"There are too many kids signing late, too many kids that are the next Ed Reed or the next Ray Lewis who was the last player taken, or the next Reggie Wayne. There are too many of those kids locally to go all over the country when they’re right here in our backyard. We want to make sure our central focus is here and then go out of state to get kids that want to be a part of this tradition.

"The number of kids that come out from down here and play Division I football is the reason whywe’re developing our recruiting philosophy... if there’s 350 or 400 kids that sign Division I scholarships in Florida, we only need 18 to 20 a year to be a great team. Not to compete, but a great team. So let’s get it right at home and go from there."

Golden isn't just taking a new approach to recruiting, he's taking a new approach all around. Among other things on tap: junior days, camps, coaching clinics. In essence, he's extending his hand out and shaking hands with people who often wondered why that old football powerhouse down the street was ignoring them.

"We are the University of Miami, the University of all of South Florida," Golden said. "And we want to make sure we are giving kids an opportunity to learn, to be exposed to the University of Miami, our mission on campus. And clearly we want an opportunity to evaluate to see which ones are good enough to be Hurricanes and who wants to be Miami Hurricanes.

"Our last four years at Temple, 78 percent of the kids that we signed attended [our] camp. So obviously you have a chance to evaluate them in the camp. There’s nothing like seeing a student-athlete live. There’s nothing that compares to it. If you can take that, plus the academic transcript, plus the film and then the intangibles, you have a chance to mitigate risk."

UM's camp used to cost $390. Golden has slashed it down $55.

"We're going to keep that price low," Golden said. "It's $40 through President's Day weekend, then will go up to $55. It's not a money maker for us. It’s about getting to know the high school coaches, giving kids an opportunity. The camp is designed so if you don't get a scholarship offer from Miami – FIU, FAU, Bethnue Cookman, MAC schools, a bunch of 1-AA schools – all those schools will be here and represented so there's a safety net in there. It's not just going to benefit you if you want to go to Miami, but it will benefit you if you want to go to one of those other institutions as well."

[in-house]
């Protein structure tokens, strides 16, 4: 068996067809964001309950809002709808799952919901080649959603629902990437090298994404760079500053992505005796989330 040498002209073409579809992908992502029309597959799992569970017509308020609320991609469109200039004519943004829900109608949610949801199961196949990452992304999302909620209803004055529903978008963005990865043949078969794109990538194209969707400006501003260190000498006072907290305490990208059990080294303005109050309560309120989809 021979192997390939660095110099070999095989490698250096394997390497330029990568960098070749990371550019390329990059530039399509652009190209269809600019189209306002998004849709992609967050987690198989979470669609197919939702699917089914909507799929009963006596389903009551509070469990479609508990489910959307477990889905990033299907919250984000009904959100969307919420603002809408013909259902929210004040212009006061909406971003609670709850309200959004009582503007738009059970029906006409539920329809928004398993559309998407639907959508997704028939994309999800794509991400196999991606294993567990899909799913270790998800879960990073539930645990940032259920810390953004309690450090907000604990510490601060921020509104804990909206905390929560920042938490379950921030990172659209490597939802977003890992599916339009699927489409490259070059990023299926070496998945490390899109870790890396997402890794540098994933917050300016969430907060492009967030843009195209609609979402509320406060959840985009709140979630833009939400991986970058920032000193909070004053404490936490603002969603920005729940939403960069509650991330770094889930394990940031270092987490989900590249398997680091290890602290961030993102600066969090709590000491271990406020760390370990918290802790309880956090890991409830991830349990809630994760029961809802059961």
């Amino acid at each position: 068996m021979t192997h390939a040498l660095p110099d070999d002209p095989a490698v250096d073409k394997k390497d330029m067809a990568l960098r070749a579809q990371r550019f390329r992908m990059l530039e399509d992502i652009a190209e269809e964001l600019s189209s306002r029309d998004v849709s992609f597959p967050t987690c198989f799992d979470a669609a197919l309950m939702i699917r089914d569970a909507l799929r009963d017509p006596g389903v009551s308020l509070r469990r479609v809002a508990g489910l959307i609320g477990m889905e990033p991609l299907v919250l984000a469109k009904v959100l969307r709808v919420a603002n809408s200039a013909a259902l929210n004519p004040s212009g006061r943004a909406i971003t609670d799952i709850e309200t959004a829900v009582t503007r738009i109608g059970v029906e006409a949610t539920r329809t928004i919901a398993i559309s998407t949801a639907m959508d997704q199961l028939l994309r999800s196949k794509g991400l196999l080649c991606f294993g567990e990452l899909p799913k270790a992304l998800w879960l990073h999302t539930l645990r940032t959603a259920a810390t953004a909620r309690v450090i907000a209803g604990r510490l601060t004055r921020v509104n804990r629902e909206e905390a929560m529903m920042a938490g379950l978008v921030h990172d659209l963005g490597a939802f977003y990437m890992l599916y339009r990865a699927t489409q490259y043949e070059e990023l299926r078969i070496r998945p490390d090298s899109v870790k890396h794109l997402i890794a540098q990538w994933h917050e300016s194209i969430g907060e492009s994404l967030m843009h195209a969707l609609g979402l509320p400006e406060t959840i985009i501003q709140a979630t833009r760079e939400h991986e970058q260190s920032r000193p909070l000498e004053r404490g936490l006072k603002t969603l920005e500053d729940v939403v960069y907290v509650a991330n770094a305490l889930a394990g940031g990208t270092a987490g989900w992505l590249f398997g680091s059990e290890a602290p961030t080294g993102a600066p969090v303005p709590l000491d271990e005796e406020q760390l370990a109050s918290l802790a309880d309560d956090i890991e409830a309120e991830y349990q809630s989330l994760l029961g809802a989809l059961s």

How does it work? "You show up at 8, you get introduced to the staff, we break you down into groups and you do a bunch of drills on offense, then you do a bunch of drills on defense, then you have a chance to go to lunch on campus - inside, for a barbecue," Golden said.

"We'll finish up with some one on ones and some competition at the end. It's really an 8 to 4 deal. We coach the heck out of them. We have it down cold. We’re going to develop them. They're going to learn. Hopefully, the goal is to get them back again. We have six of those dates in June."

Of course, Golden still isn't done with 2011.

The Hurricanes, ranked as having the 36th-best recruiting class in the country by Rivals.com, could end up moving up a few more notches tonight if Jacoby Brissett decides UM (which didn't begin recruiting him until three weeks ago) is really the best place for his future.

But gain a quarterback or watch him go elsewhere tonight, we've learned at least one thing over the last six weeks: Al Golden is not going to be a stranger in his own backyard very long.